New study shows intentions and attitudes predict participation in schooling

New study shows intentions and attitudes predict participation in schooling

Friday, 2 Sep 2005

Nurturing positive attitudes to school could be the key to increasing participation in post-compulsory education according to new research. The latest findings from the Longitudinal Surveys of Australian Youth (LSAY), released today, show that intentions to complete or leave school formed early in secondary schooling are powerful predictors of participation in the latter years of school. Attitudes to school were in turn found to strongly influence these educational intentions prompting researchers to conclude that by promoting a positive attitude toward school, educators can increase participation in education beyond compulsory schooling.

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Teacher intuition still important as schools swamped with data

Teacher intuition still important as schools swamped with data

Tuesday, 9 Aug 2005

Using data in school decision-making does not have to be a mechanical or technical process that denigrates educators' intuition, teaching philosophy and personal experience, according to Dr Lorna Earl, Associate Professor and co-director of the Ontario Institute for Studies in Education at the University of Toronto. Dr Earl is speaking in at the Australian Council for Educational Research (ACER) annual conference entitled Using Data to Support Learning.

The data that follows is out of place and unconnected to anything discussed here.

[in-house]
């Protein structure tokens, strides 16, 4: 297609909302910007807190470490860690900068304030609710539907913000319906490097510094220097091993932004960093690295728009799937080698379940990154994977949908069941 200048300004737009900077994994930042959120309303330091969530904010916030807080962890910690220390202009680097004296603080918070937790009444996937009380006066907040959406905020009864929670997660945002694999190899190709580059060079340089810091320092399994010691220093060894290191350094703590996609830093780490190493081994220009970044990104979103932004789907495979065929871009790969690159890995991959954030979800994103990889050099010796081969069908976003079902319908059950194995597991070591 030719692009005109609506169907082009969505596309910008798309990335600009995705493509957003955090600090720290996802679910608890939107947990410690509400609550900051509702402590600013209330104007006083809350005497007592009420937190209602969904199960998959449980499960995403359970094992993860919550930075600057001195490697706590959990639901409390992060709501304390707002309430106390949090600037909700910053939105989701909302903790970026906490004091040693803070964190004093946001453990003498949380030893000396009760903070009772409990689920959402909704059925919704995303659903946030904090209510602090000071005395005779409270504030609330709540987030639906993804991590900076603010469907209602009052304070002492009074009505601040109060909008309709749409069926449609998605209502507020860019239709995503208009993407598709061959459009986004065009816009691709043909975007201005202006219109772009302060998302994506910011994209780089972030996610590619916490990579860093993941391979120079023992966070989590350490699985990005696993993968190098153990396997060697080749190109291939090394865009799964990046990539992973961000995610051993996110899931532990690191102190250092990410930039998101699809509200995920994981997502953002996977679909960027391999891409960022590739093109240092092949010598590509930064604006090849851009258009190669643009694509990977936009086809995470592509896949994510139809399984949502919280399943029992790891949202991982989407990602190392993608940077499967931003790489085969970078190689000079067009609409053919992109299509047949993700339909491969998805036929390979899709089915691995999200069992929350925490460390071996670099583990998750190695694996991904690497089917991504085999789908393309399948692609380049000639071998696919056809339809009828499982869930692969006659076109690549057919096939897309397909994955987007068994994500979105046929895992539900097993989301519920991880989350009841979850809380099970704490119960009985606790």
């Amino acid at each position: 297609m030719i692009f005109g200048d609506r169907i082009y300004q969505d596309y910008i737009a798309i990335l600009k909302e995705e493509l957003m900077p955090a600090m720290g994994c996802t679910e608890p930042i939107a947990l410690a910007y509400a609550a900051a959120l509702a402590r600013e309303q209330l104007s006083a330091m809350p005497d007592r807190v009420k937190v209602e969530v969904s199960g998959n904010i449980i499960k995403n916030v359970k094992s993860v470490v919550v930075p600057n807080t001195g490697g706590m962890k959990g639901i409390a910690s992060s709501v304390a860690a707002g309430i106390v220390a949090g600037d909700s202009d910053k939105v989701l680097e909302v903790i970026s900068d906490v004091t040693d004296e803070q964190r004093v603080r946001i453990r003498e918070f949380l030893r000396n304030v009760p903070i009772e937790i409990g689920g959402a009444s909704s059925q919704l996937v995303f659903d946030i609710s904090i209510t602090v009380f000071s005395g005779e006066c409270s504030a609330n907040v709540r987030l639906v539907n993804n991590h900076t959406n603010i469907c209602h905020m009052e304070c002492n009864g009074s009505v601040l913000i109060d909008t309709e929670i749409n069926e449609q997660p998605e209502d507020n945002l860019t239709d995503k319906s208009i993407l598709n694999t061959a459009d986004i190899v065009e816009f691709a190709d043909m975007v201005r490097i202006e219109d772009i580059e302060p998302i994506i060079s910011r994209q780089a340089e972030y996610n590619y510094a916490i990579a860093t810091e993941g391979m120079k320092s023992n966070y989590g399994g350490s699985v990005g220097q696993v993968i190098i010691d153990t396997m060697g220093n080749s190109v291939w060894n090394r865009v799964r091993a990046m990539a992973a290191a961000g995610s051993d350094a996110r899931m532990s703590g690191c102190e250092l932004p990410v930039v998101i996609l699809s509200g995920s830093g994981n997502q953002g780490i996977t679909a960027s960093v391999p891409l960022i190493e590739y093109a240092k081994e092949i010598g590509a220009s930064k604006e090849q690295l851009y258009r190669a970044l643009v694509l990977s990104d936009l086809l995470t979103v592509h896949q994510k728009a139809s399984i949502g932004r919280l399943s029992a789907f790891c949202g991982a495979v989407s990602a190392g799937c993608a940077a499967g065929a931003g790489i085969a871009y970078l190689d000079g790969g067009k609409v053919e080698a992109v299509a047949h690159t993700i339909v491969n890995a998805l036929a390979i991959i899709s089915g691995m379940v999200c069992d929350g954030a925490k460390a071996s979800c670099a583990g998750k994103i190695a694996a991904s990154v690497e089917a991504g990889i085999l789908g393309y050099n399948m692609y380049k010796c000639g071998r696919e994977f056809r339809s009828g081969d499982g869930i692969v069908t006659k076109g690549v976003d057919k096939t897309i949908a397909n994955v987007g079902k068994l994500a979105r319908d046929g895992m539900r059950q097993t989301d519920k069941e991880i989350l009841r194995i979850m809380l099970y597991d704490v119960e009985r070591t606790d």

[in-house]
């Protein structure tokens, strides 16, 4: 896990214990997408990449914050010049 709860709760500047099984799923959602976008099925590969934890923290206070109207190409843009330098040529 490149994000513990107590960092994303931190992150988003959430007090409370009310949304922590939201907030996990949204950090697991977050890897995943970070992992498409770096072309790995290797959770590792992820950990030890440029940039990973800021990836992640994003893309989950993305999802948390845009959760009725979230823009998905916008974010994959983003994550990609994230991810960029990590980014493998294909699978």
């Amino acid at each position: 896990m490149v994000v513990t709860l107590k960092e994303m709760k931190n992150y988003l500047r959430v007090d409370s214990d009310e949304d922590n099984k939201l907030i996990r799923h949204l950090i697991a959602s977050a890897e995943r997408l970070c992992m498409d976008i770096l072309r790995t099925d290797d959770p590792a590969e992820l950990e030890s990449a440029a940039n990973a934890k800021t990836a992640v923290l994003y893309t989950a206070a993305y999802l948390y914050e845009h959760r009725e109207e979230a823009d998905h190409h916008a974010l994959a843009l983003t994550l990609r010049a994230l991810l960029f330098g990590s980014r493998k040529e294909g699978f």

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What is the nature of evidence that makes a difference to learning

What is the nature of evidence that makes a difference to learning

Monday, 8 Aug 2005

The move to collecting more data from schools needs to be stopped and the move to making defensible interpretations about teaching and learning upgraded to priority level a leading educationalist will tell a Melbourne conference. Professor John Hattie of Auckland University is delivering a keynote address to the tenth annual Australian Council for Educational Research (ACER) conference entitled Using Data to Support Learning.

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Growth not benchmarks the key to school success

Growth not benchmarks the key to school success

Sunday, 7 Aug 2005

The mark of a school's success is how effectively it causes growth for students and not just how many students it helps over a particular 'proficiency hurdle,' according to a visiting US education expert. Professor Gage Kingsbury of the Northwest Evaluation Association (NWEA) is in Melbourne to deliver the opening keynote address to the Australian Council for Educational Research (ACER) tenth annual conference, entitled Using Data to Support Learning.

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Using student performance data effectively

Using student performance data effectively

Friday, 5 Aug 2005

The education community could benefit from learning to use data about student performance more effectively to support both student and teacher learning, according to educational researcher Dr Ken Rowe. Successful learning support depends on the extent to which schools are provided with an opportunity to claim 'ownership' and 'control' over their own data. Dr Rowe is the Research Director of ACER's Learning Processes research program, and will speak on Tuesday 9 August at the ACER Research Conference 2005, Using Data to Support Learning.

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